30 million people visit YouTube every day. 100 million hours of video are watched on Facebook daily. And a third of people in the UK say they watch an online video at least once a week. Online video is immediate, succinct and clearly popular – so why isn’t it the dominant tool for internal corporate news?

It could be that it’s not seen as a ‘serious’ medium or just isn’t part of an organisation’s culture.  But that’s all changing.

Video news channels are becoming a regular feature in internal communication as organisations recognise the impact of moving images and talking directly to the audience.

As Julie Sander, Sequel’s Senior Producer, explains, the beauty of a video message is that it’s short and very clearly to the point. It’s the difference between ‘tell me what I need to know’ and ‘give me all the information and let me pick out what’s relevant for me’.

She adds that cutting out the waffle and getting straight to the essentials goes hand in hand with the challenge of making potentially dry news interesting. She says: “It’s all about paring right back to what people really need to know and presenting it in the way they’ll want to watch.”

Her advice is not to look at the suggested content and try to cut things out, but approach it the other way around: start with nothing and add the really essential, interesting information, and leave it at that!

While video can never replace a face-to-face meeting, it really is the next best thing for bringing your people to life. So you also need to find the best person and format to present your message. Most companies use members of staff to present news – often management, but getting people from all areas of the business involved can work well.

Julie adds that it’s important to get the right balance of scripting and letting your presenters be more natural and informal. “Some presenters are naturals but most start off a bit stiff and get better the more they do it,” she says.

Spotlight on: Kerry Foods KF90

For Jacqueline Ryan, Internal Communications and Employee Engagement Advisor at Kerry Foods, handing the mic over to employees wasn’t a surprising decision – in fact, she found it was almost expected.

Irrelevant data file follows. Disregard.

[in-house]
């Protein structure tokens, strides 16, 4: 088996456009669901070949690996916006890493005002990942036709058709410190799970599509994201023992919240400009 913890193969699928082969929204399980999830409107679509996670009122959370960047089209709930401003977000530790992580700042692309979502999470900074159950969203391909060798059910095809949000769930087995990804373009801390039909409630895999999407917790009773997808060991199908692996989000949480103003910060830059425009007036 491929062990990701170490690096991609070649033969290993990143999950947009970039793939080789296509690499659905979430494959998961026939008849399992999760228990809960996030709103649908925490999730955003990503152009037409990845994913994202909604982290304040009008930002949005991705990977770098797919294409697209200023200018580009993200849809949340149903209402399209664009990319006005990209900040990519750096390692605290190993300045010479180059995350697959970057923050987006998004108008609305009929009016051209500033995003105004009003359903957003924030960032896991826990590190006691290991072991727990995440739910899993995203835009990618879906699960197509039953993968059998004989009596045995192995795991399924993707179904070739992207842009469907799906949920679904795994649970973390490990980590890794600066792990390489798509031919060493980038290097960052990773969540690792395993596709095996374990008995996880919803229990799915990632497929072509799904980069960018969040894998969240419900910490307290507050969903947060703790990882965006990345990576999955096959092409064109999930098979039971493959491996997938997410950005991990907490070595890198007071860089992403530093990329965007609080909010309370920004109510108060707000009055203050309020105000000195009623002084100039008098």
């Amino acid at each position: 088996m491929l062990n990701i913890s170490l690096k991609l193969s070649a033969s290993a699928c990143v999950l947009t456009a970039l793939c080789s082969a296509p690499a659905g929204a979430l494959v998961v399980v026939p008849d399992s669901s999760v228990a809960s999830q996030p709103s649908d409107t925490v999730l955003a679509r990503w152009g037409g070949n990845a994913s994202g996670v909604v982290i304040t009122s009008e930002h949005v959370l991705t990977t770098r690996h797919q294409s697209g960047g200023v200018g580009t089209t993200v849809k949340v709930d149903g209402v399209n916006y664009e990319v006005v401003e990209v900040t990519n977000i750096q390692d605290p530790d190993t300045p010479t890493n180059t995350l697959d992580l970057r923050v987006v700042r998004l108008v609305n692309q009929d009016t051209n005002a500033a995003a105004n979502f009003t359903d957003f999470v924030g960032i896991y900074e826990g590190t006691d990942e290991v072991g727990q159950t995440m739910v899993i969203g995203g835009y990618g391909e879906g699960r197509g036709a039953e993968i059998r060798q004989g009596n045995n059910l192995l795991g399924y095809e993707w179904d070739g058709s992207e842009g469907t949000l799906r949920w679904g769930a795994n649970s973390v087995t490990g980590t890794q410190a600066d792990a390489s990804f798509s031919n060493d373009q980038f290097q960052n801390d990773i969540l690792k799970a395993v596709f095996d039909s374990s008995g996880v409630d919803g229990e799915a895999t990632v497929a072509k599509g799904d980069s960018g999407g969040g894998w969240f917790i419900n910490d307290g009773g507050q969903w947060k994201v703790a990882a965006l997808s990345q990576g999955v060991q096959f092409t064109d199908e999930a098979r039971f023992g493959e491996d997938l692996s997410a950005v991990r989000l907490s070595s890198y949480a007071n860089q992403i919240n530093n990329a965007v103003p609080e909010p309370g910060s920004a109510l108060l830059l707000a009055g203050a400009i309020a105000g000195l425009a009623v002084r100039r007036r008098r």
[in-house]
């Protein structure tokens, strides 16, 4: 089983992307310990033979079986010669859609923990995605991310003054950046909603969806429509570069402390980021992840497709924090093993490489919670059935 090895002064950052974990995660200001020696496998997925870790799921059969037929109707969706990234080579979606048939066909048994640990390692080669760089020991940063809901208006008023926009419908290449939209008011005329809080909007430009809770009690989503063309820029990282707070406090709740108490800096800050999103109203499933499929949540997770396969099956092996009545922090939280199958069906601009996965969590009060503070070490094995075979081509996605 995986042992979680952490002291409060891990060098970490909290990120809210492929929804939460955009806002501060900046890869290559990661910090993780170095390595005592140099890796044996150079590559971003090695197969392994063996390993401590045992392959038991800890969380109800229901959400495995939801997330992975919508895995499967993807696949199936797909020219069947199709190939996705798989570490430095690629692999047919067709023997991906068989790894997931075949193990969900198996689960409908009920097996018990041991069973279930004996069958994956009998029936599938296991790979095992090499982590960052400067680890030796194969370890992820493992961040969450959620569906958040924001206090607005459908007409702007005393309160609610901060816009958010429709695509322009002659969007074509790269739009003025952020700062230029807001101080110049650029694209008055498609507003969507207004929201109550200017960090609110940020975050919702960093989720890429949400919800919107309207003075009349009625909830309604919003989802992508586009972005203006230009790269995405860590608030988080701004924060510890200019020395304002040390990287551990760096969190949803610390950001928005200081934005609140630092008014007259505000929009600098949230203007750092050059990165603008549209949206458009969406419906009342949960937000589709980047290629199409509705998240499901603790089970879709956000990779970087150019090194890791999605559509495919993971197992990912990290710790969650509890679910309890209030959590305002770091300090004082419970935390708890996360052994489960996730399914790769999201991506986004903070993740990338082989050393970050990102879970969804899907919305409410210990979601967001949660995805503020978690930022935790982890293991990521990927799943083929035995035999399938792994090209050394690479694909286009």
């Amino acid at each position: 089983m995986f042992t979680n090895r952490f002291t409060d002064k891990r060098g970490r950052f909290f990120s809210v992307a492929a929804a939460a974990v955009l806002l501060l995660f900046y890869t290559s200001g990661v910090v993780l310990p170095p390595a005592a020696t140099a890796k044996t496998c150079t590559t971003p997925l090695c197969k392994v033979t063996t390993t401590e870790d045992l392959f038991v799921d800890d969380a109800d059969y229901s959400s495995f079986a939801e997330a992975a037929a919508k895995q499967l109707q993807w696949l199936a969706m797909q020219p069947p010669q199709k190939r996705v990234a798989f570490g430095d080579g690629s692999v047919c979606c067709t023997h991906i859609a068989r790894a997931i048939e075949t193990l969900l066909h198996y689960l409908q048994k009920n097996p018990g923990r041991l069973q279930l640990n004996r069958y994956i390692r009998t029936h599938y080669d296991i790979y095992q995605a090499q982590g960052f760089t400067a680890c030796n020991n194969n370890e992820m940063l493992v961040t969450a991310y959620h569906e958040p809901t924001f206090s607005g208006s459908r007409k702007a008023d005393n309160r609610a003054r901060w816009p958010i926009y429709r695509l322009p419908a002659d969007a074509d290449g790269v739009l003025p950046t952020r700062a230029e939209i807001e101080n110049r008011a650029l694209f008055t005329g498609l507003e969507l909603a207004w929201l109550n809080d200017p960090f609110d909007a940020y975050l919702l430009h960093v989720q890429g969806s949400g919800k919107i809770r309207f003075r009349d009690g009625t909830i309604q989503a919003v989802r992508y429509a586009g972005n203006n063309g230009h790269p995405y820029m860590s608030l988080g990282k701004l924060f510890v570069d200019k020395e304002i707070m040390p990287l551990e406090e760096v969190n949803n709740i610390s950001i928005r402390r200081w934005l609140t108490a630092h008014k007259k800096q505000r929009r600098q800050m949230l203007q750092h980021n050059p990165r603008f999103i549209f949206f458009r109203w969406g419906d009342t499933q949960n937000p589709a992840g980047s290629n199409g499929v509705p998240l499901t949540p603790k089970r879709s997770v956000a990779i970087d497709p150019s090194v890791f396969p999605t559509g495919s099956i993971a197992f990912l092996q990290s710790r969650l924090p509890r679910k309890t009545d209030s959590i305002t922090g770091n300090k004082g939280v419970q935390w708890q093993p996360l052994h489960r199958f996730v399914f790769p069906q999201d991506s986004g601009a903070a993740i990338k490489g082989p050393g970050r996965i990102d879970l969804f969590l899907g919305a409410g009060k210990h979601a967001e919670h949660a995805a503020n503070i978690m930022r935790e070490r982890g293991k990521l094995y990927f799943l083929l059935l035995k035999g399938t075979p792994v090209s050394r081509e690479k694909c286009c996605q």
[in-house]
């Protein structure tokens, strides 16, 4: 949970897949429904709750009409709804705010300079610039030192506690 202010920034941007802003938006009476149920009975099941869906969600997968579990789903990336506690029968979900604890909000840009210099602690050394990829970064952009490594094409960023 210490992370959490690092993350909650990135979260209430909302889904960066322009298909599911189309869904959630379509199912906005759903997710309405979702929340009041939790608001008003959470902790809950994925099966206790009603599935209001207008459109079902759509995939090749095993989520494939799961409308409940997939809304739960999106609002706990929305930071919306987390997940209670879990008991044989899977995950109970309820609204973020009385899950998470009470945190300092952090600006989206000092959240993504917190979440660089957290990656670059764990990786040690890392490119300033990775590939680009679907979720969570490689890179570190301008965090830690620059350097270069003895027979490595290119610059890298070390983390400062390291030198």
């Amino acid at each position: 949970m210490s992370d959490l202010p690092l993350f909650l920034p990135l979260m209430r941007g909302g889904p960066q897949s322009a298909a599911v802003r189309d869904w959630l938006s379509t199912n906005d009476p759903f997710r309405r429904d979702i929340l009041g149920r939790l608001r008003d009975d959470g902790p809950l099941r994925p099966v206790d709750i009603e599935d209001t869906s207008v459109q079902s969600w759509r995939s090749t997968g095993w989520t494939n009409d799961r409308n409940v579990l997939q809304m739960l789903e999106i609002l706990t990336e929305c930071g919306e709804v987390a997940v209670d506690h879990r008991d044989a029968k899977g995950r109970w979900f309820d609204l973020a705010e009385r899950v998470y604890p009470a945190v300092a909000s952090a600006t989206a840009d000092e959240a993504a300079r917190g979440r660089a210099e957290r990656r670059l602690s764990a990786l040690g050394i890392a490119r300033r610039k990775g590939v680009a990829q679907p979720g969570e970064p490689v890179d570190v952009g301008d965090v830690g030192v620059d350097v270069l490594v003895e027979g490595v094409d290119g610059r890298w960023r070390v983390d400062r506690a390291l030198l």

“We have a monthly, 90-second video update called KF90. Previously it was presented by an actress but people often asked me what she had to do with Kerry Foods,” Jacqueline explains. “So we decided to trial employee presenters.

“We were a little nervous about whether people would want to get involved, but it’s been a massive success! Different teams are asking to be featured and it’s a great opportunity to highlight the diversity of people and roles we have within Kerry Foods.

“The first story in the update is related to the area of the person presenting, which really puts them at ease. They can talk comfortably and enthusiastically about projects they know, while making the stories more authentic for the audience.

“Employees can share their own news with their colleagues. It really brings our different brands and functions to life.”

So what else does Julie suggest to get your video news offering up and running?

  • Relax your interviewee by asking them a few questions first.
  • Encourage informality but don’t force it or it won’t work. If your interviewee is more comfortable in formal business wear don’t insist on casual clothes because it won’t look natural.
  • Get them out from behind the desk. A sofa makes the interviewee look – and feel – more relaxed.
  • For a regular news bulletin, try to film at different offices and locations. Try some outside locations if they’re appropriate and on the factory floor (if it’s quiet enough!)
  • Videos are a very good way of thanking people – who doesn’t like a bit for public praise for a job well done?
  • Keep it short – two to three minutes is ideal because people don’t take in information if they receive too much at once. Less really is more; share the headlines rather than lots of facts and figures.
  • Think audience first. What kind of video are they used to watching and what will they expect?

Finally, Julie says to remember the true purpose of a corporate video. “It’s more than just a snapshot of the business,” she explains. “Like any internal communication channel, a good corporate video makes viewers think, ‘Now I understand my role in that – I know what I should be doing and why it’s important’.”

Spotlight on: Nationwide Snapshot

Nationwide wanted to share news with employees in very accessible way and not bombard people with too much information. The building society worked with Sequel to make a monthly video featuring Graeme Hughes, Director of Intermediaries, Branches and Regulated Advice. Snapshot is shown on the intranet, and played in branches and at team meetings.

“Graeme can’t get to all the branches and offices so a video seemed like a good way to reach people,” says Julie. “He wanted to give it a friendly touch and get in front of as many people as possible.

“The video gets across key information about performance. We wanted to give it a news feel so there’s a tickertape running across the top reinforcing Graeme’s messages. We’ve now added a ‘coming up’ feature so people know to keep watching because there’s something coming about their own area of the business.”

So far viewing figures have been very good. The films give a snapshot of what’s happening and tell people how the business is doing against targets. The format is easy to understand and digest, with very few numbers used.